The first episode we did, “God in the Machine,” wasn’t even on the sport of NASCAR. We found a guy named Joey Jones who grew up in rural Georgia as a massive racing fan. He dreamed of being a stock car driver, but that was cut short while he was with the Marine Corps in Afghanistan. He was a bomb tech and lost both of his legs in an accident on his last deployment and was outfitted with prosthetics. When he came home, he was fortunate enough to get involved with NASCAR, which is very veteran-friendly. I realized the sport meant something more to him now: Racing is all about man and machine becoming one and that literally became Joey’s life because of his metallic legs. There was a spirituality to it. I met the guy and he was fascinating – the total opposite of me, a Bostonian with an Ivy League upbringing. But he made the story come alive in a way that, say, sitting down with a megastar like Dale Earnhardt Jr. wouldn’t have. So that became our approach.
That must be your favorite episode. What other episodes did you really connect with?
It’s hard to call my favorites out, because it’s like picking your favorite children. But yeah, I really connected with that one. Another would be “Keepers of Faith,” about two fathers on either side of the Scottish soccer rivalry known as the Old Firm. Every time Celtic and Rangers play each other, it’s essentially a battle between Catholic vs. Protestant, and it’s really ugly. So there’s a big political element. But we found these guys who have a shared tragedy in that they each lost a teenage child in accidents. On the day of the game, they climb a mountain together and have a hugely emotional moment. As a father myself, that really got me. You realize it’s about far more than sports.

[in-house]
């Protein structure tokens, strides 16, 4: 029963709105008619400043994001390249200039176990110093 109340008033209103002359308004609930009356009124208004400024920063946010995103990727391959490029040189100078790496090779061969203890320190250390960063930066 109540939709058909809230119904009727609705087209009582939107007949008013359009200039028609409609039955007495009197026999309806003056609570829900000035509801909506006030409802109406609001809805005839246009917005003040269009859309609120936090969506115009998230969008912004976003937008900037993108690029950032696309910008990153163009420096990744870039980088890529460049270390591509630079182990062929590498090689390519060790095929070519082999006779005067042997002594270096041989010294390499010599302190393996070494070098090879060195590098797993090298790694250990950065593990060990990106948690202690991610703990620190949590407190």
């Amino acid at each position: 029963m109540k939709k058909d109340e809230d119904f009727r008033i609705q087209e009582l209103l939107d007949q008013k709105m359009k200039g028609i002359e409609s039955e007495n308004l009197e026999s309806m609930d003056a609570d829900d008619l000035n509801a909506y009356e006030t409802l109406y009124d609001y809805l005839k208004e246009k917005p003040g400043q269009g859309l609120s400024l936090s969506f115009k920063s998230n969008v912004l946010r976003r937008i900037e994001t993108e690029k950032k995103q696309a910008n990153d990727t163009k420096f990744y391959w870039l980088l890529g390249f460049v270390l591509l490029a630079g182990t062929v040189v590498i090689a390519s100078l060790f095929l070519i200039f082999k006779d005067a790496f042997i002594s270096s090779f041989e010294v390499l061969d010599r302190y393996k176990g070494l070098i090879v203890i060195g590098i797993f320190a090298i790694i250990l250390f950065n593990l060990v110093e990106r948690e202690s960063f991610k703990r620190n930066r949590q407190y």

Michael Strahan and Tom Brady are part of the production team. How did they become involved?
Strahan I met kind of randomly around the time he started guest hosting Live! with Regis and Kelly. It was hard for me because he spent his whole career with the New York Giants and I was such a huge Patriots fan! But a lot of my friends who knew about my idea recommended I meet him since he was doing a lot of TV stuff. So I had breakfast with him in 2011 and laid the idea on him and he surprised me by saying, “That sounds cool! We should work on this together.” So that was a big win for me.
Brady came soon after. I was introduced through mutual business contacts, and got an invitation to the home in Los Angeles where he was living in at the time. It was like a palace up on the hill that I joke was like the mansion in Edward Scissorhands. It was pretty informal, it was really just to make contact with him. So I pitched him the idea and he got it immediately. He grew up a 49ers fan in the Bay Area in the ’80s and ’90s so he totally understood the “religion” approach.
What are their roles in producing the show and in the business more broadly?
On the show, they’re executive producers, which means different things. Michael is in the media and has a production company, so he helps on that end. I bounce a lot of ideas off him and his team and they’re extremely helpful in bringing them to life. Tom is obviously a full-time football player, and that’s what makes him amazing. He has a unique perspective because he’s still very much in it. He’ll suggest approaches for stories that are from an elite athlete’s mindset that I often won’t think of.
More broadly, we’ve had several conversations around how they will both help us as we build the business. We’ve brought aboard team members and advisors (including entrepreneur and operator Ameeth Sankaranto help us run the business and Dirty Robberas our production partner), and Tom and Michael help in many ways, including with promotion. Both of these guys have huge reach and their names open a lot of doors for the business. Their respective networks are amazing. For instance, I wanted to reach out to David Beckham. Tom was like, “OK, do you want me to text him?” [Laughs.]That’s been extraordinarily helpful. The infrastructure allows me to focus on creating great content – we’re excited about many projects on the horizon.